Maylands mum Joelle Neville and her daughter Ava, 11, who has a rare genetic disease that causes benign tumours to grow in the brain. Hemp oil helps alleviate it.
MEDICINAL cannabis crops on the outskirts of Perth will become a reality in 2017.
Though don’t expect to see fields of cannabis plants on the city’s fringes because the “discreet” and “hard to access” facilities will employ military-style security to keep intruders out.
WA-based companies AusCann and MGC Pharma both want to cultivate and manufacture medicinal cannabis here.
AusCann said it would this week lodge a licence application to grow the drug at a secret site near Perth. MGC Pharma isn’t far behind.
Ideal weather conditions mean WA is well-placed to get a slice of the legal market.
On Friday, the Federal Office of Drug Control said three applications were under assessment, but wouldn’t disclose if any were from WA.
Applications were invited from November 1.
The regulator this week issued security guidelines. Companies intending to cultivate crops with a high concentration of tetrahydro- cannabinol (THC), the psychoactive component of cannabis, are required to erect “two-layer perimeters such as building walls or climb-proof fencing” to keep out intruders.
They will also need to install CCTV and alarms. And destruction or disposal of any materials will require “monitored incineration or other tracked destruction”.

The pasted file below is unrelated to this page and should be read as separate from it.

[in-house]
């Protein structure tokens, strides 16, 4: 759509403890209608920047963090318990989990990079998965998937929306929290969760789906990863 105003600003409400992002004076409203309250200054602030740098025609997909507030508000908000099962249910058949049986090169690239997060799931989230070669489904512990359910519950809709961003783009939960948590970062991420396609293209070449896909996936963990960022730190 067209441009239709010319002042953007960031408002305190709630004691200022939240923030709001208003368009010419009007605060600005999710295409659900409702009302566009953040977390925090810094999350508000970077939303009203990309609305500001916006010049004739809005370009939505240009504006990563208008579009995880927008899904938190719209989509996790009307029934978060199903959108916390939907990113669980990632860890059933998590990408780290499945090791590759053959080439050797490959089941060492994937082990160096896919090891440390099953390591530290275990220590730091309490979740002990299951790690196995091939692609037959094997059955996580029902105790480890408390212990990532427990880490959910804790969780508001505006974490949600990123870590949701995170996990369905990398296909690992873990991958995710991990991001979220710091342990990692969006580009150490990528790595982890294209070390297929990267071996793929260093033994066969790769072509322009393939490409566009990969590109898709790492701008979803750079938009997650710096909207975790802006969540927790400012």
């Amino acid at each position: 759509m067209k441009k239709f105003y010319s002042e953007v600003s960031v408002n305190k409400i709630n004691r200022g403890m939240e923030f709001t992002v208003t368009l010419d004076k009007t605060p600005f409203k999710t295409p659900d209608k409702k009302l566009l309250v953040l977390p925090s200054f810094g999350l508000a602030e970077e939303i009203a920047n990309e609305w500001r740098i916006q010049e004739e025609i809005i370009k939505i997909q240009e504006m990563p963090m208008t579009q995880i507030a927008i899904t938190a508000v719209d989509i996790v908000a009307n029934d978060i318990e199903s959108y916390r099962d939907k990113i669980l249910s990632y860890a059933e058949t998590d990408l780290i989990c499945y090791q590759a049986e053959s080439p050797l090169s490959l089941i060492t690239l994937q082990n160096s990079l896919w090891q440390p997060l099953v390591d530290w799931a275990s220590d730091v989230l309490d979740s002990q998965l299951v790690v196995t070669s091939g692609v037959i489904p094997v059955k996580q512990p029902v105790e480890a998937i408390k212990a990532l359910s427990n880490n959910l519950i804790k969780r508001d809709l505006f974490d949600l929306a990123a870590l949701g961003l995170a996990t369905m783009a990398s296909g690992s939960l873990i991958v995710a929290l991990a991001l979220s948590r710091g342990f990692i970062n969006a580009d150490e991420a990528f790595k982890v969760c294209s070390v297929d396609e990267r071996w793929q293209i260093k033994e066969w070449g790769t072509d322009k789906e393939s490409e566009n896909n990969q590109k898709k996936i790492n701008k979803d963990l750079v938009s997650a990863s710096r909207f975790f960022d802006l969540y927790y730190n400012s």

AusCann managing director Elaine Darby said it might take a couple of months for the company to get its licence.
The company has detailed site plans, but is not allowed to identify its location. Ms Darby said the site, which would be used for cultivation and manufacture, isn’t far from Perth.
“Logistically, that is not appropriate (to be far from Perth),” she said. “There has to be physical security ... we are going over the final plans.
“We have a lot of fairly good technology solutions where we can make sure the site is monitored 24-7.”
She said the company had engaged security company Lockforce International.
“They are very experienced when it comes to the protection of high-value products,” Ms Darby said.
MGC Pharma executive chairman Brett Mitchell said the Perth-based company “was finalising plans for where to base growing operations”.
WA also offered the best climatic conditions to grow medicinal cannabis, he said.
“The board is very strongly in favour at the moment to establish an operation here in WA. It will be dependent on getting the right government support and local support to make it happen,” he added.
Mr Mitchell said security was high on the list of priorities.
They would draw on the experience of managing director Nativ Segev, formerly chief executive of Israel’s second-biggest medical cannabis company. “Operating in Israel, security protocols are are extremely strict,” he said.
“It’s almost like (operating) a military base.”
Part of the application process involves the regulator vetting the board members and employees of applicants.
“Someone who has recently spent time in prison for drug offences would be unlikely to meet this requirement,” the regulator said.